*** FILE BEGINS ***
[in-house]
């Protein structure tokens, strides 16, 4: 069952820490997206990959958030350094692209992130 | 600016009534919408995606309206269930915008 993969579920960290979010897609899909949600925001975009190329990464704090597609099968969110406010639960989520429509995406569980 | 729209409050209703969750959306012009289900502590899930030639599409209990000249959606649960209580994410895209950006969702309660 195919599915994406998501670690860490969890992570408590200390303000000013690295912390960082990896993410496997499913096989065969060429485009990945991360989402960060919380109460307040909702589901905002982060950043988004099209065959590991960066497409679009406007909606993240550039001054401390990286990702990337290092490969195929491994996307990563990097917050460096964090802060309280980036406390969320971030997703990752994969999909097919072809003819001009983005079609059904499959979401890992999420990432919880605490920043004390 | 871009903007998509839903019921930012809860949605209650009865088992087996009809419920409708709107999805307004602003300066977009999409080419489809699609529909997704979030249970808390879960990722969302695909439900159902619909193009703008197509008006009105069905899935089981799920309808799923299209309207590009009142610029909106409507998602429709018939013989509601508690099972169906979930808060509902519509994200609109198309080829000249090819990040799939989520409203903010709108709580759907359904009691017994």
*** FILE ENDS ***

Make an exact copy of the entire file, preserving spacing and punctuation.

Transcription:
[in-house]
């Protein structure tokens, strides 16, 4: 069952820490997206990959958030350094692209992130 | 600016009534919408995606309206269930915008 993969579920960290979010897609899909949600925001975009190329990464704090597609099968969110406010639960989520429509995406569980 | 729209409050209703969750959306012009289900502590899930030639599409209990000249959606649960209580994410895209950006969702309660 195919599915994406998501670690860490969890992570408590200390303000000013690295912390960082990896993410496997499913096989065969060429485009990945991360989402960060919380109460307040909702589901905002982060950043988004099209065959590991960066497409679009406007909606993240550039001054401390990286990702990337290092490969195929491994996307990563990097917050460096964090802060309280980036406390969320971030997703990752994969999909097919072809003819001009983005079609059904499959979401890992999420990432919880605490920043004390 | 871009903007998509839903019921930012809860949605209650009865088992087996009809419920409708709107999805307004602003300066977009999409080419489809699609529909997704979030249970808390879960990722969302695909439900159902619909193009703008197509008006009105069905899935089981799920309808799923299209309207590009009142610029909106409507998602429709018939013989509601508690099972169906979930808060509902519509994200609109198309080829000249090819990040799939989520409203903010709108709580759907359904009691017994």